Career and college readiness and school food options were two of the top categories that stood out to school officials in this year’s Comprehensive Needs Assessment survey.
Respondents from 570 households in the Sequim School District (SSD) indicated in a Comprehensive Needs Assessment (CNA) Tabulation sent out in November of 2016 and collected in December that they would like to see improvements in career and college readiness for K-12 students and increase healthy food choices for school meals.
The survey shows 52.9 percent of respondents said they wanted to see improvements in career and college readiness while 46.9 percent said they wanted to see improvements in emphasis on student learning.
“An upward trend in the community is recognizing the importance of emphasizing career and college readiness for all students through the K-12 pack,” assistant superintendent Ann Renker said.
Renker explained in last year’s survey the highest ranked category for improvements was an emphasis on student learning, meaning the interaction between students and teachers in the classroom. This year, it was still in the top three priorities.
“We are very happy that our community sees it as one of the top two priorities that I see is tied right to college readiness,” Renker said.
The other piece of the survey Renker thought read loud and clear was respondents wanting to see what kind of food the district is serving its students — 66.9 percent of respondents said they would like to increase healthy food choices for school meals. This was the top ranked category in the three most important budgetary concerns or opportunities in the survey.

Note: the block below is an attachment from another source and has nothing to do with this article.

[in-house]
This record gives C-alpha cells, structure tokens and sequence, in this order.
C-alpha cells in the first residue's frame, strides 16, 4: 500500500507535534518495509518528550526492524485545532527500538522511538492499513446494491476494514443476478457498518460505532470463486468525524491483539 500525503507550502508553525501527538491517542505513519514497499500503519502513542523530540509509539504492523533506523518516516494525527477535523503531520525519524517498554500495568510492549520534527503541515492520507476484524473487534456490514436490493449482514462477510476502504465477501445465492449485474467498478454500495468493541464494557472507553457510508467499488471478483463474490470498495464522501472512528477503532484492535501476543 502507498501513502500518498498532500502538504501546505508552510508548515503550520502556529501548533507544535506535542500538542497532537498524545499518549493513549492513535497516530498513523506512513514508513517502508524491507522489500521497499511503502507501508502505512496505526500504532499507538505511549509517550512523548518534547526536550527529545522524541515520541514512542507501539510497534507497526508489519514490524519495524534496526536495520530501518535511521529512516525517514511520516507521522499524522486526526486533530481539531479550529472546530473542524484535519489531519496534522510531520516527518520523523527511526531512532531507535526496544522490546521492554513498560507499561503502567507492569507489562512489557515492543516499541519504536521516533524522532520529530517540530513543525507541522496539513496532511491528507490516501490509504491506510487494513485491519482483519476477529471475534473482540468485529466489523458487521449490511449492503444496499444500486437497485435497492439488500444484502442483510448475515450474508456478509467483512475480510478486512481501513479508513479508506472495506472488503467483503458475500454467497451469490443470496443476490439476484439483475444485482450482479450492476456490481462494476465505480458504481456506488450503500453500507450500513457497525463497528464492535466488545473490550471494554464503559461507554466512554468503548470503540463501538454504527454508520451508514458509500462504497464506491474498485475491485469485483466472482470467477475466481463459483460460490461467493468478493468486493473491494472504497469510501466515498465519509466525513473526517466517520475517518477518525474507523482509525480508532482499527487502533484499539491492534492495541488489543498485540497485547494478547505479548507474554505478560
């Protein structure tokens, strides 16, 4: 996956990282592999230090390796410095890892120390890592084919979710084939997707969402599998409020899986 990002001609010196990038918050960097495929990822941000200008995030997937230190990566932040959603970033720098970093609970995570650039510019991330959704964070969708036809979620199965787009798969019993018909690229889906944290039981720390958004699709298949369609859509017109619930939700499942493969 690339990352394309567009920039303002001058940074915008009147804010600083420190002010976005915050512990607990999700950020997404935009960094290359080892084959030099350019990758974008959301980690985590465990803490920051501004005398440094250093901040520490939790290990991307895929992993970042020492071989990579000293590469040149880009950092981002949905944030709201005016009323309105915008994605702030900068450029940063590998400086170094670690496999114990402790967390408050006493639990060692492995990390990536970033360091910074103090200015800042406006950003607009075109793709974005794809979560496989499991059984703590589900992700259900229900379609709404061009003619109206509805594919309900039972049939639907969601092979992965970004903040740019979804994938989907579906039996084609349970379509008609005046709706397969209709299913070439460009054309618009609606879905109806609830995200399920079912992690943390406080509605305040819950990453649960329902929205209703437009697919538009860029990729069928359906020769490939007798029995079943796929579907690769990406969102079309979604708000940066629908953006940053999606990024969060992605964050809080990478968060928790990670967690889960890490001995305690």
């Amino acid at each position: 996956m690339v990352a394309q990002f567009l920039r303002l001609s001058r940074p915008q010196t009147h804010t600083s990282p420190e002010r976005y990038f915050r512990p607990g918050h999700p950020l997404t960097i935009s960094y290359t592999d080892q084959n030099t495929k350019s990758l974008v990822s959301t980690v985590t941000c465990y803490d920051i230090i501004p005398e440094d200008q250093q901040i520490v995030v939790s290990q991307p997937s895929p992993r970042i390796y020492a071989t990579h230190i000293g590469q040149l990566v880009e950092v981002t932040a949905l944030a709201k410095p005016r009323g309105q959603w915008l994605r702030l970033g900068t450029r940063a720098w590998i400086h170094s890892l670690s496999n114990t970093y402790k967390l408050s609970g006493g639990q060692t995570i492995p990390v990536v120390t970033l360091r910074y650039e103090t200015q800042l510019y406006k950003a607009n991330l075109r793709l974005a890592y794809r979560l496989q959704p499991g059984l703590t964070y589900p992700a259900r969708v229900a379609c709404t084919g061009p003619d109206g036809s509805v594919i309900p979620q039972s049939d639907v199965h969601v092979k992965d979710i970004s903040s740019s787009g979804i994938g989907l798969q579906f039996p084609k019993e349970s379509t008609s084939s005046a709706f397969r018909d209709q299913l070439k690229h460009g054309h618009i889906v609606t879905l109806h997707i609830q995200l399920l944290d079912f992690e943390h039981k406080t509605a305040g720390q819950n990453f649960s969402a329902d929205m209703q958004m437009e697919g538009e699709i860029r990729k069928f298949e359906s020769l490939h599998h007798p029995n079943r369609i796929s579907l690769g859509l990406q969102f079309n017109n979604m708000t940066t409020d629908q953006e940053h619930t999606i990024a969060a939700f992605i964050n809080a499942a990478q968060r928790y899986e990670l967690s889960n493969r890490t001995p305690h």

“It’s interesting to see how many households are concerned about what children eat,” Renker said. “People want to see us be able to do some different things with what kind of food we serve children and exploring options like farm to table.”
Renker explained more food options are dependent on the district having a central kitchen where food service can prepare more foods from scratch. With the passing of the Capital Projects Levy, Renker said the district can demolish the current kitchen facility and construct a more suitable space to prepare more innovative food options.
The survey also asked questions about respondents’ living situations, how many students in the household attend Sequim schools, sources of food for a household, access to Internet and technology, district services, important budgetary concerns, classroom improvements and variety of other questions.
The survey was sent out in electronic, paper and a Spanish language form. It includes responses from 570 households representing 33.4 percent of the students currently enrolled in the SSD as of the October 2016 full-time equivalent student count.
The tabulation’s purpose is to allow the district to have a universal set of quantitative data that can be used for purposes such as required federal and state reports, applying for grants and to allow the community to have an equal voice in the budgeting and planning for the 2016-2017 school year.
The tabulation also is a way for the district and its departments to identify emerging trend data.
“Being able to survey the community and to get this data from the community is important to make sure parents and families and taxpayers that don’t have children in the school system do have an opportunity to have a voice in a public process,” Renker said. She explained the tabulation results are the equity piece for collecting feedback and information in the community.
“We need everyone to have an opportunity to have a voice,” she stated. “This is an opportunity where everyone can participate on an equal platform.”
Renker said the next step is to gather analyses from different groups, such as a parent advisory group, district officials, principals and other school faculty in order to gain a variety of perspectives on the tabulation results.